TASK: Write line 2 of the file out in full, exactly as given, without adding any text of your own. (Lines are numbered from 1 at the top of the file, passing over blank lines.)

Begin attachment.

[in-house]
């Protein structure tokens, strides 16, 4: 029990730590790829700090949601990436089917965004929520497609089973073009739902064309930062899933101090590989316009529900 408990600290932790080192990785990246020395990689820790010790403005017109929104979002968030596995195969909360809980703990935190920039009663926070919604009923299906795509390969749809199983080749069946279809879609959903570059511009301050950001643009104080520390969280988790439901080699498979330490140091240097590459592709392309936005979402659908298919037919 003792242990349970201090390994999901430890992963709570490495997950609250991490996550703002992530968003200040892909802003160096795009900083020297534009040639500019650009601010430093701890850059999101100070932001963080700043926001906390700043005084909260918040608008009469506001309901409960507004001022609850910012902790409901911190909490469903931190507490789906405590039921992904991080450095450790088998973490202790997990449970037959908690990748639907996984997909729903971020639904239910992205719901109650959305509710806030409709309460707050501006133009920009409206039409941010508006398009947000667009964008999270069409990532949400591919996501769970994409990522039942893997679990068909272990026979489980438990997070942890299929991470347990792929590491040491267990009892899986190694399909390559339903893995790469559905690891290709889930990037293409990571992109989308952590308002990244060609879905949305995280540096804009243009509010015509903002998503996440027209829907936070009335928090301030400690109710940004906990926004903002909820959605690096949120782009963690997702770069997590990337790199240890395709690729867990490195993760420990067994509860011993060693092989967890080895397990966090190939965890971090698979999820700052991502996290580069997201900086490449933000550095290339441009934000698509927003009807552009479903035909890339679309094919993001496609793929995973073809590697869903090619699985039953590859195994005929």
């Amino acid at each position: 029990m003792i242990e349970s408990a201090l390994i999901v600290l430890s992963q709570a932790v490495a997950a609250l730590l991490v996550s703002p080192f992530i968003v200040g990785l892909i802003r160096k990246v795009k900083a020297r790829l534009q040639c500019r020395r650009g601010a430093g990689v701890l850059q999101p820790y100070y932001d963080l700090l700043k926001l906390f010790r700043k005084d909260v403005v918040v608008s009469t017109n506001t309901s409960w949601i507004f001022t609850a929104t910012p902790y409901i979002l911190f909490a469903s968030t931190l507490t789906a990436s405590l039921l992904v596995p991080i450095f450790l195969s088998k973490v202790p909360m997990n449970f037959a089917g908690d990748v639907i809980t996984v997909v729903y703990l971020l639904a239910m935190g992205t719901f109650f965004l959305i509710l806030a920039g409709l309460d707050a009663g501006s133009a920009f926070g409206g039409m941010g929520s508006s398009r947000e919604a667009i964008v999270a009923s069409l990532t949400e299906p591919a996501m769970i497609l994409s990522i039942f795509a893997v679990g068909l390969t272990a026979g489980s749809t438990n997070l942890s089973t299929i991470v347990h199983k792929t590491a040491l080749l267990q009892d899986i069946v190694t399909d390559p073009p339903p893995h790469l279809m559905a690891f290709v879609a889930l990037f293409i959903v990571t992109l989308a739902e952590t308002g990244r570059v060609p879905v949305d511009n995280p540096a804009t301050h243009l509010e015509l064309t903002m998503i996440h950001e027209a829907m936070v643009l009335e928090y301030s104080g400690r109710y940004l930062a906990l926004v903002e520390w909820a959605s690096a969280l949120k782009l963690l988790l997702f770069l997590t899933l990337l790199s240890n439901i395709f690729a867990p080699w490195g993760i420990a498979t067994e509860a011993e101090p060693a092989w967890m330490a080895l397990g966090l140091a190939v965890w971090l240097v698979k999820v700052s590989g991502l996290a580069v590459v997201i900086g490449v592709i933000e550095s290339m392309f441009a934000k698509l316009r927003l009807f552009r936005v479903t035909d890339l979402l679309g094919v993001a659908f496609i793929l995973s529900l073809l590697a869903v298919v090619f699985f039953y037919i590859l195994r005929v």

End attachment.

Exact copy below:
């Protein structure tokens, strides 16, 4: 029990730590790829700090949601990436089917965004929520497609089973073009739902064309930062899933101090590989316009529900 408990600290932790080192990785990246020395990689820790010790403005017109929104979002968030596995195969909360809980703990935190920039009663926070919604009923299906795509390969749809199983080749069946279809879609959903570059511009301050950001643009104080520390969280988790439901080699498979330490140091240097590459592709392309936005979402659908298919037919 003792242990349970201090390994999901430890992963709570490495997950609250991490996550703002992530968003200040892909802003160096795009900083020297534009040639500019650009601010430093701890850059999101100070932001963080700043926001906390700043005084909260918040608008009469506001309901409960507004001022609850910012902790409901911190909490469903931190507490789906405590039921992904991080450095450790088998973490202790997990449970037959908690990748639907996984997909729903971020639904239910992205719901109650959305509710806030409709309460707050501006133009920009409206039409941010508006398009947000667009964008999270069409990532949400591919996501769970994409990522039942893997679990068909272990026979489980438990997070942890299929991470347990792929590491040491267990009892899986190694399909390559339903893995790469559905690891290709889930990037293409990571992109989308952590308002990244060609879905949305995280540096804009243009509010015509903002998503996440027209829907936070009335928090301030400690109710940004906990926004903002909820959605690096949120782009963690997702770069997590990337790199240890395709690729867990490195993760420990067994509860011993060693092989967890080895397990966090190939965890971090698979999820700052991502996290580069997201900086490449933000550095290339441009934000698509927003009807552009479903035909890339679309094919993001496609793929995973073809590697869903090619699985039953590859195994005929």